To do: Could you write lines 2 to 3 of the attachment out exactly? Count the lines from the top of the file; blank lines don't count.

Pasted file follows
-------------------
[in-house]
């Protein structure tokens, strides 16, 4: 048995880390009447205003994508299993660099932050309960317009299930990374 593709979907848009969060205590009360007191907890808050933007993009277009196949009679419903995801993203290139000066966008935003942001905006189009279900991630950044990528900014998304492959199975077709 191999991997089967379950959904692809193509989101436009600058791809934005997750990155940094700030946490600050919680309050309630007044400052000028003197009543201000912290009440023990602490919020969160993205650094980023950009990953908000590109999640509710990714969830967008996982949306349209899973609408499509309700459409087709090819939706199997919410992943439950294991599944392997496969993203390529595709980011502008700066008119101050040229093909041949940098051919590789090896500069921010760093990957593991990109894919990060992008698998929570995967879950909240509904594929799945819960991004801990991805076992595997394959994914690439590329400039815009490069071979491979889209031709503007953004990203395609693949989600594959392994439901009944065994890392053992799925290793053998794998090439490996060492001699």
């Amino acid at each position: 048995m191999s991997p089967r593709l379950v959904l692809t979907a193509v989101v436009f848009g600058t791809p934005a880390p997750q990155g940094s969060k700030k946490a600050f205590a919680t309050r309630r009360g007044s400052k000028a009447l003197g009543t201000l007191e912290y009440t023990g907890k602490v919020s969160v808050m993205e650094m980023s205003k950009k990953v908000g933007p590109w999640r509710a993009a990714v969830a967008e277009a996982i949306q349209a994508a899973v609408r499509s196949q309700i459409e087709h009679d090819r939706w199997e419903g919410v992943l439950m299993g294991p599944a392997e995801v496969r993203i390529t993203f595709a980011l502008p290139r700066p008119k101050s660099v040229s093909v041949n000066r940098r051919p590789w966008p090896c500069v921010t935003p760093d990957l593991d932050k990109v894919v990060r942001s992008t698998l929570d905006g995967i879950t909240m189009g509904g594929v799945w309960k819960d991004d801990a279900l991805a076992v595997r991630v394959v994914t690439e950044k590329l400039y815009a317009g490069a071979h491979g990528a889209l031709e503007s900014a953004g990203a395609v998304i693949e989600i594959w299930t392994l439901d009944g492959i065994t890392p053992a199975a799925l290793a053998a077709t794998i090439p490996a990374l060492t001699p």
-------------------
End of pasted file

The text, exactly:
């Protein structure tokens, strides 16, 4: 048995880390009447205003994508299993660099932050309960317009299930990374 593709979907848009969060205590009360007191907890808050933007993009277009196949009679419903995801993203290139000066966008935003942001905006189009279900991630950044990528900014998304492959199975077709 191999991997089967379950959904692809193509989101436009600058791809934005997750990155940094700030946490600050919680309050309630007044400052000028003197009543201000912290009440023990602490919020969160993205650094980023950009990953908000590109999640509710990714969830967008996982949306349209899973609408499509309700459409087709090819939706199997919410992943439950294991599944392997496969993203390529595709980011502008700066008119101050040229093909041949940098051919590789090896500069921010760093990957593991990109894919990060992008698998929570995967879950909240509904594929799945819960991004801990991805076992595997394959994914690439590329400039815009490069071979491979889209031709503007953004990203395609693949989600594959392994439901009944065994890392053992799925290793053998794998090439490996060492001699």
């Amino acid at each position: 048995m191999s991997p089967r593709l379950v959904l692809t979907a193509v989101v436009f848009g600058t791809p934005a880390p997750q990155g940094s969060k700030k946490a600050f205590a919680t309050r309630r009360g007044s400052k000028a009447l003197g009543t201000l007191e912290y009440t023990g907890k602490v919020s969160v808050m993205e650094m980023s205003k950009k990953v908000g933007p590109w999640r509710a993009a990714v969830a967008e277009a996982i949306q349209a994508a899973v609408r499509s196949q309700i459409e087709h009679d090819r939706w199997e419903g919410v992943l439950m299993g294991p599944a392997e995801v496969r993203i390529t993203f595709a980011l502008p290139r700066p008119k101050s660099v040229s093909v041949n000066r940098r051919p590789w966008p090896c500069v921010t935003p760093d990957l593991d932050k990109v894919v990060r942001s992008t698998l929570d905006g995967i879950t909240m189009g509904g594929v799945w309960k819960d991004d801990a279900l991805a076992v595997r991630v394959v994914t690439e950044k590329l400039y815009a317009g490069a071979h491979g990528a889209l031709e503007s900014a953004g990203a395609v998304i693949e989600i594959w299930t392994l439901d009944g492959i065994t890392p053992a199975a799925l290793a053998a077709t794998i090439p490996a990374l060492t001699p």